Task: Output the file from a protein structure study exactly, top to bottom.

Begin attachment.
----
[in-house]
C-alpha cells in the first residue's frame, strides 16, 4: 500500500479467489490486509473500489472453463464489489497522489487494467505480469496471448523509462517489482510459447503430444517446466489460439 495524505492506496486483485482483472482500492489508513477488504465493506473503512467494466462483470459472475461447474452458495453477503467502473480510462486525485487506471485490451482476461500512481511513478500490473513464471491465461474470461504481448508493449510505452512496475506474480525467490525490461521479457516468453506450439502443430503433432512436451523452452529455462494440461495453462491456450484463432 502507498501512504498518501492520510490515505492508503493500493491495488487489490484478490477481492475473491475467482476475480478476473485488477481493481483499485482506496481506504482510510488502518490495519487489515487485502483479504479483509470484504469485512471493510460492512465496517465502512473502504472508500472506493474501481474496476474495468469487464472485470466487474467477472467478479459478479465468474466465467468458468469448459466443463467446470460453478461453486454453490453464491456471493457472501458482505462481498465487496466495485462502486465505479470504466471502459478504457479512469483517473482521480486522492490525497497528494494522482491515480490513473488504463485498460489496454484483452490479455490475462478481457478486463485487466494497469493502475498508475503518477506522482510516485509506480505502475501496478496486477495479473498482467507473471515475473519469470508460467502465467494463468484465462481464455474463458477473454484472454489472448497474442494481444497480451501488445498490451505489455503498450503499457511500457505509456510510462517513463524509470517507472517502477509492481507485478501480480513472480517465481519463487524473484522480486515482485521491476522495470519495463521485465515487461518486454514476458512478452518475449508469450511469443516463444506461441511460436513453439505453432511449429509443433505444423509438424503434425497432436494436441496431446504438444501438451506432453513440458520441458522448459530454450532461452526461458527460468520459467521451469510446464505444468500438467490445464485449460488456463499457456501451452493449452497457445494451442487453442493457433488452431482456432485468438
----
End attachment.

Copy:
[in-house]
C-alpha cells in the first residue's frame, strides 16, 4: 500500500479467489490486509473500489472453463464489489497522489487494467505480469496471448523509462517489482510459447503430444517446466489460439 495524505492506496486483485482483472482500492489508513477488504465493506473503512467494466462483470459472475461447474452458495453477503467502473480510462486525485487506471485490451482476461500512481511513478500490473513464471491465461474470461504481448508493449510505452512496475506474480525467490525490461521479457516468453506450439502443430503433432512436451523452452529455462494440461495453462491456450484463432 502507498501512504498518501492520510490515505492508503493500493491495488487489490484478490477481492475473491475467482476475480478476473485488477481493481483499485482506496481506504482510510488502518490495519487489515487485502483479504479483509470484504469485512471493510460492512465496517465502512473502504472508500472506493474501481474496476474495468469487464472485470466487474467477472467478479459478479465468474466465467468458468469448459466443463467446470460453478461453486454453490453464491456471493457472501458482505462481498465487496466495485462502486465505479470504466471502459478504457479512469483517473482521480486522492490525497497528494494522482491515480490513473488504463485498460489496454484483452490479455490475462478481457478486463485487466494497469493502475498508475503518477506522482510516485509506480505502475501496478496486477495479473498482467507473471515475473519469470508460467502465467494463468484465462481464455474463458477473454484472454489472448497474442494481444497480451501488445498490451505489455503498450503499457511500457505509456510510462517513463524509470517507472517502477509492481507485478501480480513472480517465481519463487524473484522480486515482485521491476522495470519495463521485465515487461518486454514476458512478452518475449508469450511469443516463444506461441511460436513453439505453432511449429509443433505444423509438424503434425497432436494436441496431446504438444501438451506432453513440458520441458522448459530454450532461452526461458527460468520459467521451469510446464505444468500438467490445464485449460488456463499457456501451452493449452497457445494451442487453442493457433488452431482456432485468438